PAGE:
eyeshine


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eye·shine

 (ī′shīn′)
n.
The glow reflected from the eyes of some animals when struck by light in dark surroundings.

eyeshine

(ˈaɪˌʃaɪn)
n
(Zoology) the reflection of light from an animal's eye at night
References in periodicals archive ?
We'd been illuminating the grassy roadsides of South Dakota's Wind Cave National Park for two hours, searching for the telltale green eyeshine of a ferret, but nothing had turned up.
At the same time, we believe that the use of reflectors did not alter the sightability of marked individuals after capture: typically, during spotlight counts, deer were first detected thanks to the eyeshine effect of the tapetum lucidum, while the presence of reflectors was detected only at a later point in time (normally a few seconds).
The other Listed race on the card, 32Red EBF Stallions River Eden Fillies' Stakes, could be owned by Eyeshine.
As potential predators on pheasant and grouse moors wildcats are killed 'incidentally' by indiscriminate methods of predator control such as snares and 'lamping', a method of hunting at night using bright lights to detect eyeshine (Macdonald et al.
Recognizing that people are most apt to encounter night-active wildlife through the windshield of their car rather than out the window of their home provided a fun avenue to interpret the phenomenon of eyeshine.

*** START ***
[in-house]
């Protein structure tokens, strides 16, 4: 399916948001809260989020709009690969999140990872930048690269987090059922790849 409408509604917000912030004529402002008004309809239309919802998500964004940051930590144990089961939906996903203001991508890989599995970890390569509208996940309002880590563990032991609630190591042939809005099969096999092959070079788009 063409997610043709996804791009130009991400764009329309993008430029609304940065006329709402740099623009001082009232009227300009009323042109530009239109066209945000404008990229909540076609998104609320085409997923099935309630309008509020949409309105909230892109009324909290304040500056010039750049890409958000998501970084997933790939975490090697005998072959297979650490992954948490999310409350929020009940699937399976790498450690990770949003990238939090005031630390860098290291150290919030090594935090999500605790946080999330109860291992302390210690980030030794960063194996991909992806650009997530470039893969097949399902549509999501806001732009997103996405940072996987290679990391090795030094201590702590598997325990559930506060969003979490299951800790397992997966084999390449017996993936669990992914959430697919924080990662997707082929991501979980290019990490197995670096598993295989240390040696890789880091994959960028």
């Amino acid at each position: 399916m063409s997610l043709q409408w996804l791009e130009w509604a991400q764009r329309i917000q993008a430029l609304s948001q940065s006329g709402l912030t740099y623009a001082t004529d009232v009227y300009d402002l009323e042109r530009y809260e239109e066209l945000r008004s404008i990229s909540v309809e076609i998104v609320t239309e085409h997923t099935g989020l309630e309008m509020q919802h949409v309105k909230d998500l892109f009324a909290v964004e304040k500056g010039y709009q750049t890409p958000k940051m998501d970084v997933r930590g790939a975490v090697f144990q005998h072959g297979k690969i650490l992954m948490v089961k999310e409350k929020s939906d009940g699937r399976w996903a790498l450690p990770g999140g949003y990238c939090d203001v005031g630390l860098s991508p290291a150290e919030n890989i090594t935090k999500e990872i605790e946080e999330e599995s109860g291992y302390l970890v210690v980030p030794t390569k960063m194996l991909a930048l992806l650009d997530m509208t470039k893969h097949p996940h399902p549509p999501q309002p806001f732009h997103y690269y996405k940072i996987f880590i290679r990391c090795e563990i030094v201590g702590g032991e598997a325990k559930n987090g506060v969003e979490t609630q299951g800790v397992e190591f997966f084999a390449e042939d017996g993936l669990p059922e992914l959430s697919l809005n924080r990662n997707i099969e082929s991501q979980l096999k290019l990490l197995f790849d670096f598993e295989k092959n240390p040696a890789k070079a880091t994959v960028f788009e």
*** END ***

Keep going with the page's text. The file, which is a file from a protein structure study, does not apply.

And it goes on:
Strikingly pallid in color, the animals forage high in the forest canopy, freeze in the spotlight and have a stunningly bright eyeshine.
Seeing a cat with eyeshine is creepy enough, but after seeing it in a spider, it took me exactly .
Most prosimians have a moist pointed snout and special eyes that reflect light--giving so-called eyeshine to those that are active at night.
Eyeshine distribution patterns recorded from the eyes of 19 mesopelagic decapod species were examined and related to the depths at which the species are found.
That eyeshine is its testimony, its voice, its words," Omishto realizes as they follow it.
He spotted dwarf caiman by the orange glow their eyes reflected by the river's side, a boa constrictor's white eyeshine in a tree, tree frogs and night birds.